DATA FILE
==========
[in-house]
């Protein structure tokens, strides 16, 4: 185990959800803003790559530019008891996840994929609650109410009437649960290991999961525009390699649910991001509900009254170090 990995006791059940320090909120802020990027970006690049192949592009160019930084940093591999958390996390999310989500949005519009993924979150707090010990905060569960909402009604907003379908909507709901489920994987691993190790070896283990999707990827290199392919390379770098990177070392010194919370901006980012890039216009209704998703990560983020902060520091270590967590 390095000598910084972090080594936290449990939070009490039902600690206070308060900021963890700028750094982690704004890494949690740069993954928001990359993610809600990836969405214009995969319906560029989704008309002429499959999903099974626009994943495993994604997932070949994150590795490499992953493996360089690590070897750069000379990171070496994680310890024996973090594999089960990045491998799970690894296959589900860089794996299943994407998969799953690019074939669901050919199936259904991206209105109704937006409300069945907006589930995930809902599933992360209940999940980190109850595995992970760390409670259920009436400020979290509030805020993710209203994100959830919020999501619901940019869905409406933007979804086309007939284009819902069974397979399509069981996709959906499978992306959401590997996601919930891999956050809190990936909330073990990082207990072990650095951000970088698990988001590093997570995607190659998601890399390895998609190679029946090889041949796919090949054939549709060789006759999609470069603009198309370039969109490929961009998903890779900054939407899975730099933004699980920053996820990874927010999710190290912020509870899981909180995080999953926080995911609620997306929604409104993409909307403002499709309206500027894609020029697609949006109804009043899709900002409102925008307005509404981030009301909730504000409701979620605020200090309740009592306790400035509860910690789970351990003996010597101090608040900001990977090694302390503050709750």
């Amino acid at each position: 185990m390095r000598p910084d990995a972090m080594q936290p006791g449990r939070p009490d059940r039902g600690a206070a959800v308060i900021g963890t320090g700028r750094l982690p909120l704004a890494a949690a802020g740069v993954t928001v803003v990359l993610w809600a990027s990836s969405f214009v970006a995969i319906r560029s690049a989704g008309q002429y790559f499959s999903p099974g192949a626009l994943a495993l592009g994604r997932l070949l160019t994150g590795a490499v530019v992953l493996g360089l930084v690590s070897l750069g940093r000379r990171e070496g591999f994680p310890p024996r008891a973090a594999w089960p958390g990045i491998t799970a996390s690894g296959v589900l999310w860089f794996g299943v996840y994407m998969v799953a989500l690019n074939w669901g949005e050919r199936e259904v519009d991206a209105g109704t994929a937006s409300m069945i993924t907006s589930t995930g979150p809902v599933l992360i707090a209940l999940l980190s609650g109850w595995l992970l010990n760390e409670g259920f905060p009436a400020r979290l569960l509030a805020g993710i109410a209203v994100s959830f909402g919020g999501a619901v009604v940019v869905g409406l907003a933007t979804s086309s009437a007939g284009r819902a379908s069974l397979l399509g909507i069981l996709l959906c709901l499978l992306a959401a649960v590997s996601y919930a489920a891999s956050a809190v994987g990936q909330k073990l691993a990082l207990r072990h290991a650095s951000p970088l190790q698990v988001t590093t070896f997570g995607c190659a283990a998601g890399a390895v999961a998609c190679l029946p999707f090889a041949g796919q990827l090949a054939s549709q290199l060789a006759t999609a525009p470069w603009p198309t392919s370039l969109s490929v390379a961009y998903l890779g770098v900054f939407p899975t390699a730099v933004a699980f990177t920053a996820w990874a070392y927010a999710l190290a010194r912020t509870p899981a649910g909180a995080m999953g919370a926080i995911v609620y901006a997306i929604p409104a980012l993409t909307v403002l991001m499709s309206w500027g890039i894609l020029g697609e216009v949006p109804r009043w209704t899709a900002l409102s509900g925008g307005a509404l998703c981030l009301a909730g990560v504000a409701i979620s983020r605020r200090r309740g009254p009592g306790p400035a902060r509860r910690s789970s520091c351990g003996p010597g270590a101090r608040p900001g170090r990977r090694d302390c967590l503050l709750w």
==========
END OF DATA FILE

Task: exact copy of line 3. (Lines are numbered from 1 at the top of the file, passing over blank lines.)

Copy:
């Amino acid at each position: 185990m390095r000598p910084d990995a972090m080594q936290p006791g449990r939070p009490d059940r039902g600690a206070a959800v308060i900021g963890t320090g700028r750094l982690p909120l704004a890494a949690a802020g740069v993954t928001v803003v990359l993610w809600a990027s990836s969405f214009v970006a995969i319906r560029s690049a989704g008309q002429y790559f499959s999903p099974g192949a626009l994943a495993l592009g994604r997932l070949l160019t994150g590795a490499v530019v992953l493996g360089l930084v690590s070897l750069g940093r000379r990171e070496g591999f994680p310890p024996r008891a973090a594999w089960p958390g990045i491998t799970a996390s690894g296959v589900l999310w860089f794996g299943v996840y994407m998969v799953a989500l690019n074939w669901g949005e050919r199936e259904v519009d991206a209105g109704t994929a937006s409300m069945i993924t907006s589930t995930g979150p809902v599933l992360i707090a209940l999940l980190s609650g109850w595995l992970l010990n760390e409670g259920f905060p009436a400020r979290l569960l509030a805020g993710i109410a209203v994100s959830f909402g919020g999501a619901v009604v940019v869905g409406l907003a933007t979804s086309s009437a007939g284009r819902a379908s069974l397979l399509g909507i069981l996709l959906c709901l499978l992306a959401a649960v590997s996601y919930a489920a891999s956050a809190v994987g990936q909330k073990l691993a990082l207990r072990h290991a650095s951000p970088l190790q698990v988001t590093t070896f997570g995607c190659a283990a998601g890399a390895v999961a998609c190679l029946p999707f090889a041949g796919q990827l090949a054939s549709q290199l060789a006759t999609a525009p470069w603009p198309t392919s370039l969109s490929v390379a961009y998903l890779g770098v900054f939407p899975t390699a730099v933004a699980f990177t920053a996820w990874a070392y927010a999710l190290a010194r912020t509870p899981a649910g909180a995080m999953g919370a926080i995911v609620y901006a997306i929604p409104a980012l993409t909307v403002l991001m499709s309206w500027g890039i894609l020029g697609e216009v949006p109804r009043w209704t899709a900002l409102s509900g925008g307005a509404l998703c981030l009301a909730g990560v504000a409701i979620s983020r605020r200090r309740g009254p009592g306790p400035a902060r509860r910690s789970s520091c351990g003996p010597g270590a101090r608040p900001g170090r990977r090694d302390c967590l503050l709750w």